The Japanese government moved ahead 6 months with consumer incentives. This new payment service was to go on offer to the public next April but because of new services being offered by other entities the launch date will be October 2019. This incentive coincided with the October tax hike, to 10%. Many of the banks are regional lenders who are now working with market experts as they are a major part of moving Japan to a cashless society – so look for cashless services to expand quickly in rural Japan.
This service will charge storekeepers, restauranteurs and other merchants a 1% fee. This is much lower than the 2% to 7% fee that credit card companies can charge – and especially heavy burden for mom-and-pop operations. In addition, the system will not require steep equipment investments on the part of the participating businesses.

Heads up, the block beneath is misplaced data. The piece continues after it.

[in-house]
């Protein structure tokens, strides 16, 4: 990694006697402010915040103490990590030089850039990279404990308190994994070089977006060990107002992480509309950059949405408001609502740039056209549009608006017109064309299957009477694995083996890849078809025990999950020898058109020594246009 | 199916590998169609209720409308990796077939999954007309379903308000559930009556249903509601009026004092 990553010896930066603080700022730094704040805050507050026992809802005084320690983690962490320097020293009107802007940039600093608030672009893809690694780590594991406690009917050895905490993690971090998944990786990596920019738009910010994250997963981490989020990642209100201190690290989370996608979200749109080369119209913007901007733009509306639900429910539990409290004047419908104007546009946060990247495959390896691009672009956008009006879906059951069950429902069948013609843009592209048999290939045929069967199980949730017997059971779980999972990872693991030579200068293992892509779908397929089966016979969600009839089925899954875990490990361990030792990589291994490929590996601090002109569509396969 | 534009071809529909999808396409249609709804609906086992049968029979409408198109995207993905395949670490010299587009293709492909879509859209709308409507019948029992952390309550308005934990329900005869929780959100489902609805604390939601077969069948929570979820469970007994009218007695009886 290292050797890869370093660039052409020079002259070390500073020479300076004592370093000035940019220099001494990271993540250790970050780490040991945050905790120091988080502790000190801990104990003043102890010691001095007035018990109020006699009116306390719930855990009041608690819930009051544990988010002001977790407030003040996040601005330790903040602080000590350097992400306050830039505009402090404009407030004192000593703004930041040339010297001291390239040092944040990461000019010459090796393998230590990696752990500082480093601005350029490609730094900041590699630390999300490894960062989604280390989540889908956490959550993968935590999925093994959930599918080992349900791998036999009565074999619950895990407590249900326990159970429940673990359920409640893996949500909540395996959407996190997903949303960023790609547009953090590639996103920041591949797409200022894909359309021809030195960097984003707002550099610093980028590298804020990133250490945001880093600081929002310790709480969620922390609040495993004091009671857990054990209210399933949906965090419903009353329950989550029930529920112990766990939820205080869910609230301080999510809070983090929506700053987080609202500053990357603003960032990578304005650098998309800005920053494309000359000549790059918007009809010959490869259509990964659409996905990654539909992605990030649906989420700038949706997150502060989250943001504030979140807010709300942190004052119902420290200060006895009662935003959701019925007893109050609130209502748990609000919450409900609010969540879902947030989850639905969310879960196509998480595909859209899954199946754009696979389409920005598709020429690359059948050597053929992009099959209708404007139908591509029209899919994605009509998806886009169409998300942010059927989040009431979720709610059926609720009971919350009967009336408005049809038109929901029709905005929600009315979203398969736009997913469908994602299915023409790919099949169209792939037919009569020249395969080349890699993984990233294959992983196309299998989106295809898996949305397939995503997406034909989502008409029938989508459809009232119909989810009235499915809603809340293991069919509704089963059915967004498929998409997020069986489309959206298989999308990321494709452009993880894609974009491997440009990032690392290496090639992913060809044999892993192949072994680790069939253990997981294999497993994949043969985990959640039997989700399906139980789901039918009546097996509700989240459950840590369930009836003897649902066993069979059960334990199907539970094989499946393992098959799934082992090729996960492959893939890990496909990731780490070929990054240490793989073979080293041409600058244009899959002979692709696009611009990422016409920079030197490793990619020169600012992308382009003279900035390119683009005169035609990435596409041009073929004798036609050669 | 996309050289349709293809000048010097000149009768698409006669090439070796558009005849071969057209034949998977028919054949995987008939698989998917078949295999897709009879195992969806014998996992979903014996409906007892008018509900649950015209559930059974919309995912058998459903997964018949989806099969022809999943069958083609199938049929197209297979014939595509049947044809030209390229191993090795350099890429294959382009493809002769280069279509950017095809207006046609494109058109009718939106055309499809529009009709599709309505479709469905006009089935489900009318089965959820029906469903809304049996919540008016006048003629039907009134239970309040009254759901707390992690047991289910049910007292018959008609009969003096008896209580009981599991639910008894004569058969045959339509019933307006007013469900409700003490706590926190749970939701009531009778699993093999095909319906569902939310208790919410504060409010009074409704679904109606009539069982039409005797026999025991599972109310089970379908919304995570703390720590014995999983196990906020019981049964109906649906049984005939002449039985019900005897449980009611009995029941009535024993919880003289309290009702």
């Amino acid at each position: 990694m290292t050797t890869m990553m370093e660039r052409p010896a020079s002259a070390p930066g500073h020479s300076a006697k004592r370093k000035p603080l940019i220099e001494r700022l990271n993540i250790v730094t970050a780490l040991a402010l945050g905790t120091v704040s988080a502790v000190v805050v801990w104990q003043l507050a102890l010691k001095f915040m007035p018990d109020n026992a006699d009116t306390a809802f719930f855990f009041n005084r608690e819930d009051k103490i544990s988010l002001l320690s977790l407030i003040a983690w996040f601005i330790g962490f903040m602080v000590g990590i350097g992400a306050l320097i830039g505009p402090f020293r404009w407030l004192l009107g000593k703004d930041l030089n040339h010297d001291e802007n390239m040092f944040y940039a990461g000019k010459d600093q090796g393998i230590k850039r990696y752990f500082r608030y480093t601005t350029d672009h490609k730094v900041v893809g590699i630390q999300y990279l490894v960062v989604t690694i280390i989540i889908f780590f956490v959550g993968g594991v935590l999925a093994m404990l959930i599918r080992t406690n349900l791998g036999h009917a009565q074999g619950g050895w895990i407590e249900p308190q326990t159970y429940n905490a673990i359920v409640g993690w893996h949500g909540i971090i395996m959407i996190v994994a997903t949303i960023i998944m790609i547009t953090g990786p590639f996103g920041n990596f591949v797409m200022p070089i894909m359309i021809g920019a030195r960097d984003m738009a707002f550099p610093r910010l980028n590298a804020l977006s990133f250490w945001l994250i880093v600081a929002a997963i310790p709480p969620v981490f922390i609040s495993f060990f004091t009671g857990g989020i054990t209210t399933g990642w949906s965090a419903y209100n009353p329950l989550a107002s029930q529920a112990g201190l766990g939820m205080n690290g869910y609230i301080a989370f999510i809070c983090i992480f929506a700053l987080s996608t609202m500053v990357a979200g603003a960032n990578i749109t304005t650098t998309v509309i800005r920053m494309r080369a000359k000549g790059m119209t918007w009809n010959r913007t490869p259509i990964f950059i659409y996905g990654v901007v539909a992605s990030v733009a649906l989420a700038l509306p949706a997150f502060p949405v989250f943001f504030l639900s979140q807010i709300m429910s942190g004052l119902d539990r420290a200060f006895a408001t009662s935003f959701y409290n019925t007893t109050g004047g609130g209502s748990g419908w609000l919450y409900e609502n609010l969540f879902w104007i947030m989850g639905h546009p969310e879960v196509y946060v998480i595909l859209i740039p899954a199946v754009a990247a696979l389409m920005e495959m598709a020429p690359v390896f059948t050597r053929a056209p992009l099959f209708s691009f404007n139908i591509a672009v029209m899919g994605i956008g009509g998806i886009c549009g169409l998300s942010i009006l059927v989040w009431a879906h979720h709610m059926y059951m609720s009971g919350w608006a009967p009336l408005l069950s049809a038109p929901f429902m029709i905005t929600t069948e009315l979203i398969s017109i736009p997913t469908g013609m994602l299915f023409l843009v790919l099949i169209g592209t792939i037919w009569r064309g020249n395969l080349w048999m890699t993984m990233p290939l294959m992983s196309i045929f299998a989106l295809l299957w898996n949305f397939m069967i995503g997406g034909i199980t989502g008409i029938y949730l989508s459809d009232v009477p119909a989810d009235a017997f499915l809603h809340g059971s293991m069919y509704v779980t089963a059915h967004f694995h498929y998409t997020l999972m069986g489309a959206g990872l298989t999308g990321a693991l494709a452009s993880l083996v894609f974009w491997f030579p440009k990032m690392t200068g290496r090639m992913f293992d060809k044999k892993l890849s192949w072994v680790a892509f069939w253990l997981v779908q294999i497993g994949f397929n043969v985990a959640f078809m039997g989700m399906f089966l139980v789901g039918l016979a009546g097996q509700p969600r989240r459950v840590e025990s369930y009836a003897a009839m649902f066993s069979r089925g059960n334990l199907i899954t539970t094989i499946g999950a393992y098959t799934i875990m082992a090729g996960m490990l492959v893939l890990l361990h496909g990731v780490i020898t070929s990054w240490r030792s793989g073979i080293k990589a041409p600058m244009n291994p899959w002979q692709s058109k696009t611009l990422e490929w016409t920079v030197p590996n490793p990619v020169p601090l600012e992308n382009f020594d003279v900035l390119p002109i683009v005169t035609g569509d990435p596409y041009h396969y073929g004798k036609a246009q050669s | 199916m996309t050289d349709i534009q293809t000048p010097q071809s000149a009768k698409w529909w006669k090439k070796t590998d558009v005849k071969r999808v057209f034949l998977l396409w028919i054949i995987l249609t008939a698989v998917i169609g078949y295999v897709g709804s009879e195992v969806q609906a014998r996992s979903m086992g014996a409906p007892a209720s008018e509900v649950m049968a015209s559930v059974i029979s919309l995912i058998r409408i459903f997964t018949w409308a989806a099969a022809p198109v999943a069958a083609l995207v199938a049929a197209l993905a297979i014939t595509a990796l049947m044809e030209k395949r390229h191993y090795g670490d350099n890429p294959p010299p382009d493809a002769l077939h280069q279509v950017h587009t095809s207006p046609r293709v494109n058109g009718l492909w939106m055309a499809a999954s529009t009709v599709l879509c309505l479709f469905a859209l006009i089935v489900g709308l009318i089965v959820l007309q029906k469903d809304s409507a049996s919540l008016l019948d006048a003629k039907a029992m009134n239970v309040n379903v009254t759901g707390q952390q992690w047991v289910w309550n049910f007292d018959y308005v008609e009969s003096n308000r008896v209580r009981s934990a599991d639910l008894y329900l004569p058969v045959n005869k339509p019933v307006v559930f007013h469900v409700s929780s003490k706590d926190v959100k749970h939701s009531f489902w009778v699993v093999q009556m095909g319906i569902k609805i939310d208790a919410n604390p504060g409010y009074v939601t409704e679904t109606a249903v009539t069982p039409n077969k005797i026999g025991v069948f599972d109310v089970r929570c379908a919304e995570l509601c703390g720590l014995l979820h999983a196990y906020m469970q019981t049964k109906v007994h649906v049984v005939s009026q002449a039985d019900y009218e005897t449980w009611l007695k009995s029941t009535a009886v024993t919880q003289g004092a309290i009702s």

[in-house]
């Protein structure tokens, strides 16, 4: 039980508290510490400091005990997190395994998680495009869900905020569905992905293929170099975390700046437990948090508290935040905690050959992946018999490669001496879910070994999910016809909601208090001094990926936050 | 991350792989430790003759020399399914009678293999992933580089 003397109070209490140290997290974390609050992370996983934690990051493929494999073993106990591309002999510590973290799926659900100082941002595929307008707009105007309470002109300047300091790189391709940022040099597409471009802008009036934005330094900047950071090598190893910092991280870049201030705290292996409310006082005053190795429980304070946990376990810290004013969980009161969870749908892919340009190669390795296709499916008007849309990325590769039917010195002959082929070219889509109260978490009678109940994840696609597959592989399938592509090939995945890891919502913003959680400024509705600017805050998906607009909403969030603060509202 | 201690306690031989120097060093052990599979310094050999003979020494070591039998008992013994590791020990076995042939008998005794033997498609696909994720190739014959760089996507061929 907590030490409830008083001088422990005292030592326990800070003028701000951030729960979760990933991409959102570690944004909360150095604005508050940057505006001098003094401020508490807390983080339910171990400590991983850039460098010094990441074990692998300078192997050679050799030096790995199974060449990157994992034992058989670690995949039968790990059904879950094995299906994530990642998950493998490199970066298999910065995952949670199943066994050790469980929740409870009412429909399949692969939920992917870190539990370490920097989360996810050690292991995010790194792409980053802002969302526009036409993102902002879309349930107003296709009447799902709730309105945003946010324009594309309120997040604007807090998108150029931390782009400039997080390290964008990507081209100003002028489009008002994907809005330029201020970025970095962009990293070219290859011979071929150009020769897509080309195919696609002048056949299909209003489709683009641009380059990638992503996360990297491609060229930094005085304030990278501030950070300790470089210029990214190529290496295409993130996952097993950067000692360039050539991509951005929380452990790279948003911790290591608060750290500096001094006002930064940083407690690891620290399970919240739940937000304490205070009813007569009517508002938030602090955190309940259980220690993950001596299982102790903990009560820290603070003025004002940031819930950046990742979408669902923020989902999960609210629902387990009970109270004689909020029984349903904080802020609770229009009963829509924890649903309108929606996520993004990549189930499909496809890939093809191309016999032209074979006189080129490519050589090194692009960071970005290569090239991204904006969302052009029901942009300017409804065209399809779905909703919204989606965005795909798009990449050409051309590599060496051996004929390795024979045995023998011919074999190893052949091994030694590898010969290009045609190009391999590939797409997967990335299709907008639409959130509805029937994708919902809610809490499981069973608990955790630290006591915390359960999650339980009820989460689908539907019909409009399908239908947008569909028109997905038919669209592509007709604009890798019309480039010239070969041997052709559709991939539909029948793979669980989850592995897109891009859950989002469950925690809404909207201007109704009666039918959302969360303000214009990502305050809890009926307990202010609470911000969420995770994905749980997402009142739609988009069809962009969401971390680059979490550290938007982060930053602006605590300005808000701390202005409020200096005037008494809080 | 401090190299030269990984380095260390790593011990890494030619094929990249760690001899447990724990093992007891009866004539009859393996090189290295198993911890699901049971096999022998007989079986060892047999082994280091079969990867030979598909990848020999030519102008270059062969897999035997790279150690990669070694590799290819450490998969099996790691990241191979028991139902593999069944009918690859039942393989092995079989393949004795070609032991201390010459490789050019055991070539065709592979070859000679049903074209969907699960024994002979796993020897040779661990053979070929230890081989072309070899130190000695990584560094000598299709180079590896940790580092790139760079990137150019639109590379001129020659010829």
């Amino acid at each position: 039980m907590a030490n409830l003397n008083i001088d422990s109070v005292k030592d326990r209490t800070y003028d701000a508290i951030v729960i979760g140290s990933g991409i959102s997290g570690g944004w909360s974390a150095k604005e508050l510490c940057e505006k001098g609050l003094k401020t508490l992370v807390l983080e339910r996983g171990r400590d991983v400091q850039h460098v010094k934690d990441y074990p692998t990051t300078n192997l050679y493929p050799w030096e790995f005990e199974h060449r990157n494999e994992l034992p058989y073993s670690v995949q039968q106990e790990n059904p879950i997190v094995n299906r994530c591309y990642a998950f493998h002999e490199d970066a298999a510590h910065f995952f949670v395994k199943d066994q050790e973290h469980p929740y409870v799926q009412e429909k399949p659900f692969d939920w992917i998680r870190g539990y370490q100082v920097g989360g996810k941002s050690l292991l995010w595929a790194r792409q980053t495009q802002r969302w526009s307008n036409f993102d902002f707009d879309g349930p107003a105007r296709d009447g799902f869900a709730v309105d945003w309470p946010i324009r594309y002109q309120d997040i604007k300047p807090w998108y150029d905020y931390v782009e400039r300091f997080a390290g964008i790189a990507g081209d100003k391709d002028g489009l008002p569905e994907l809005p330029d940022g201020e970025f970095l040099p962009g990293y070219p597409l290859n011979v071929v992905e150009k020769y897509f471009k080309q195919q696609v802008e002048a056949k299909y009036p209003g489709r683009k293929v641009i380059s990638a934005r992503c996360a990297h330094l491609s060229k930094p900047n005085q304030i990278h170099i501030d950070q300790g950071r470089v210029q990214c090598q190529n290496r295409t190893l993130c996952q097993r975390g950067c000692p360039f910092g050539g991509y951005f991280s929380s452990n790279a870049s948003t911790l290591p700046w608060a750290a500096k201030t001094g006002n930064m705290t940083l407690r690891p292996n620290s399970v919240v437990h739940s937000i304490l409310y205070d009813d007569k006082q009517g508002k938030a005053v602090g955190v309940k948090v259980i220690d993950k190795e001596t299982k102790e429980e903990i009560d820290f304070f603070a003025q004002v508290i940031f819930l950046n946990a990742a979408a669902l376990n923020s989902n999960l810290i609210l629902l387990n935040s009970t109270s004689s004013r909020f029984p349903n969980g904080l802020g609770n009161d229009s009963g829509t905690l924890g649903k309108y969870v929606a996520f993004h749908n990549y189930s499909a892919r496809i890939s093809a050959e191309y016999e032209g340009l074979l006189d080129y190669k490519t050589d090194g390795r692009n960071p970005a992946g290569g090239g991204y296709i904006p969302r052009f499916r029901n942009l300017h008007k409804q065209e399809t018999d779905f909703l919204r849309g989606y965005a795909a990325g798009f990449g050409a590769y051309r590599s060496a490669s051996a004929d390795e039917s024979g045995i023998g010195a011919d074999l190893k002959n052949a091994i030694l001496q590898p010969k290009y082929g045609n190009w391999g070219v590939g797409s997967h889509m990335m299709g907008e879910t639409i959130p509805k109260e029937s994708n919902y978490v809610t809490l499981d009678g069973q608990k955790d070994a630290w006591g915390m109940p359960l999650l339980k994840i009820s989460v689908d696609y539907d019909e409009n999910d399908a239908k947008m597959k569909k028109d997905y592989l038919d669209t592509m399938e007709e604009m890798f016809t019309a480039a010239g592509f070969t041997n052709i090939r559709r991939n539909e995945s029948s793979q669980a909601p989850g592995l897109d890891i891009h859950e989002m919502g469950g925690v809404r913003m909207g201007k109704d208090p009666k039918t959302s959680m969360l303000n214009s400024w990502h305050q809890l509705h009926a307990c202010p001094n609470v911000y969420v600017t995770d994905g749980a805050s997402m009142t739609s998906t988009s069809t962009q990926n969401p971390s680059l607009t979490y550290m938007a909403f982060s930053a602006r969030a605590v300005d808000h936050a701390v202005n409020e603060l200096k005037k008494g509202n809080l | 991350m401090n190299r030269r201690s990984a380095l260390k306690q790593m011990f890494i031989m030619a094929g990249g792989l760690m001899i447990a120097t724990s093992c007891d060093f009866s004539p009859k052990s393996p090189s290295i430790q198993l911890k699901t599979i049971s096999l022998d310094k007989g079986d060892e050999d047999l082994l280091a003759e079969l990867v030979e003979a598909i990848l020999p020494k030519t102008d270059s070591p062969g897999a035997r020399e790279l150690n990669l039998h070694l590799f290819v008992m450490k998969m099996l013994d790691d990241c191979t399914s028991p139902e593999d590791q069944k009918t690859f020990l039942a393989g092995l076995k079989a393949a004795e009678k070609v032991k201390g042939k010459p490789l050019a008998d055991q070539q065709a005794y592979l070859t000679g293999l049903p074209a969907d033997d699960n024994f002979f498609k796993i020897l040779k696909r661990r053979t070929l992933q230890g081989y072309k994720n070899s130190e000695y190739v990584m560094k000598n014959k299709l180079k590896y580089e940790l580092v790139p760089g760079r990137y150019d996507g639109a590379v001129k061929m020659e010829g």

This article was written on the back of an article in the Nikkei Asian Review – Jun Watanabe, April 10.
Debit cards, that have been promoted by the bank industry, can be used in about 24,000 shops in Japan. But the average Japanese citizen is not keen on that payment route as they are shy about giving personal identification numbers. The banks believe that the key to success in thsi new payment system is to increase the number of merchants quickly. Note that last month, chat app operator Line announced a pact with flee market app provider Mercari that will make it easier for users of Line Pay and Mer Pay to use both services.